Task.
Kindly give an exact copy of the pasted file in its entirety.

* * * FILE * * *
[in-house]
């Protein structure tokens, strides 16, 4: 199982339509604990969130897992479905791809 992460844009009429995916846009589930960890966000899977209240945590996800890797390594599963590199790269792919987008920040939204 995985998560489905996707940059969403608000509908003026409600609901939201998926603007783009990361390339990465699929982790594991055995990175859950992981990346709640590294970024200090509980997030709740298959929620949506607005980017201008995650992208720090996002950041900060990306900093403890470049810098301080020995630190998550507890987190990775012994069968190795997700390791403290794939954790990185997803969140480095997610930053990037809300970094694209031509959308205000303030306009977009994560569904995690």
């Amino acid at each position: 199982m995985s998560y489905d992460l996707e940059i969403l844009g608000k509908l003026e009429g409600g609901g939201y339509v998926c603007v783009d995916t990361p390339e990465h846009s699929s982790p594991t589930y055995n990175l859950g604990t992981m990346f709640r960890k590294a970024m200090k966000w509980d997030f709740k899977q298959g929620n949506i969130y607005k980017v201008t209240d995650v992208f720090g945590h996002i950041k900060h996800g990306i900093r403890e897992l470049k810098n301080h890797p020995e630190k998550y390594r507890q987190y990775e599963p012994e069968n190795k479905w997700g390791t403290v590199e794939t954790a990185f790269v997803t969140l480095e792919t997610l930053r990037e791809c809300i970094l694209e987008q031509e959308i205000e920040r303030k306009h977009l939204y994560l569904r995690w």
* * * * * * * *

[in-house]
């Protein structure tokens, strides 16, 4: 199982339509604990969130897992479905791809 992460844009009429995916846009589930960890966000899977209240945590996800890797390594599963590199790269792919987008920040939204 995985998560489905996707940059969403608000509908003026409600609901939201998926603007783009990361390339990465699929982790594991055995990175859950992981990346709640590294970024200090509980997030709740298959929620949506607005980017201008995650992208720090996002950041900060990306900093403890470049810098301080020995630190998550507890987190990775012994069968190795997700390791403290794939954790990185997803969140480095997610930053990037809300970094694209031509959308205000303030306009977009994560569904995690």
């Amino acid at each position: 199982m995985s998560y489905d992460l996707e940059i969403l844009g608000k509908l003026e009429g409600g609901g939201y339509v998926c603007v783009d995916t990361p390339e990465h846009s699929s982790p594991t589930y055995n990175l859950g604990t992981m990346f709640r960890k590294a970024m200090k966000w509980d997030f709740k899977q298959g929620n949506i969130y607005k980017v201008t209240d995650v992208f720090g945590h996002i950041k900060h996800g990306i900093r403890e897992l470049k810098n301080h890797p020995e630190k998550y390594r507890q987190y990775e599963p012994e069968n190795k479905w997700g390791t403290v590199e794939t954790a990185f790269v997803t969140l480095e792919t997610l930053r990037e791809c809300i970094l694209e987008q031509e959308i205000e920040r303030k306009h977009l939204y994560l569904r995690w």